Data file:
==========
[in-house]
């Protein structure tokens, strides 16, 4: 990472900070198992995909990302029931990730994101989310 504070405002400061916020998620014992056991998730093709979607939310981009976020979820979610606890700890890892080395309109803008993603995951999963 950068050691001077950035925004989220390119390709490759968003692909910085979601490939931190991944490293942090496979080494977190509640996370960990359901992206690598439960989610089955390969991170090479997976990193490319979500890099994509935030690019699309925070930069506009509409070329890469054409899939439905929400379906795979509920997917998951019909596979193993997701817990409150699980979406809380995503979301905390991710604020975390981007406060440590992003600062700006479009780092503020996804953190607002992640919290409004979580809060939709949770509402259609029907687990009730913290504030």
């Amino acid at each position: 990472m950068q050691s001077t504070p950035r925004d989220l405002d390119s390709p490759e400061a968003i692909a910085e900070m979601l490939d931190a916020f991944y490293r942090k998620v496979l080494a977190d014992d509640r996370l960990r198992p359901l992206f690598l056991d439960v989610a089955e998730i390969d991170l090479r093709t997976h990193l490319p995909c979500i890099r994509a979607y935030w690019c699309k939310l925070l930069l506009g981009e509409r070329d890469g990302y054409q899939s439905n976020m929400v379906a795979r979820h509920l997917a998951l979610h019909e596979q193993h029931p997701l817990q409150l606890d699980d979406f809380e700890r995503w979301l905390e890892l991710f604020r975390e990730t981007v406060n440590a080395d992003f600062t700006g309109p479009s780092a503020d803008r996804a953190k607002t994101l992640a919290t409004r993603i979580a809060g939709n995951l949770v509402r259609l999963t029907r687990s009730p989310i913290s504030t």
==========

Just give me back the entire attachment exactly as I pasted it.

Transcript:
[in-house]
């Protein structure tokens, strides 16, 4: 990472900070198992995909990302029931990730994101989310 504070405002400061916020998620014992056991998730093709979607939310981009976020979820979610606890700890890892080395309109803008993603995951999963 950068050691001077950035925004989220390119390709490759968003692909910085979601490939931190991944490293942090496979080494977190509640996370960990359901992206690598439960989610089955390969991170090479997976990193490319979500890099994509935030690019699309925070930069506009509409070329890469054409899939439905929400379906795979509920997917998951019909596979193993997701817990409150699980979406809380995503979301905390991710604020975390981007406060440590992003600062700006479009780092503020996804953190607002992640919290409004979580809060939709949770509402259609029907687990009730913290504030």
């Amino acid at each position: 990472m950068q050691s001077t504070p950035r925004d989220l405002d390119s390709p490759e400061a968003i692909a910085e900070m979601l490939d931190a916020f991944y490293r942090k998620v496979l080494a977190d014992d509640r996370l960990r198992p359901l992206f690598l056991d439960v989610a089955e998730i390969d991170l090479r093709t997976h990193l490319p995909c979500i890099r994509a979607y935030w690019c699309k939310l925070l930069l506009g981009e509409r070329d890469g990302y054409q899939s439905n976020m929400v379906a795979r979820h509920l997917a998951l979610h019909e596979q193993h029931p997701l817990q409150l606890d699980d979406f809380e700890r995503w979301l905390e890892l991710f604020r975390e990730t981007v406060n440590a080395d992003f600062t700006g309109p479009s780092a503020d803008r996804a953190k607002t994101l992640a919290t409004r993603i979580a809060g939709n995951l949770v509402r259609l999963t029907r687990s009730p989310i913290s504030t």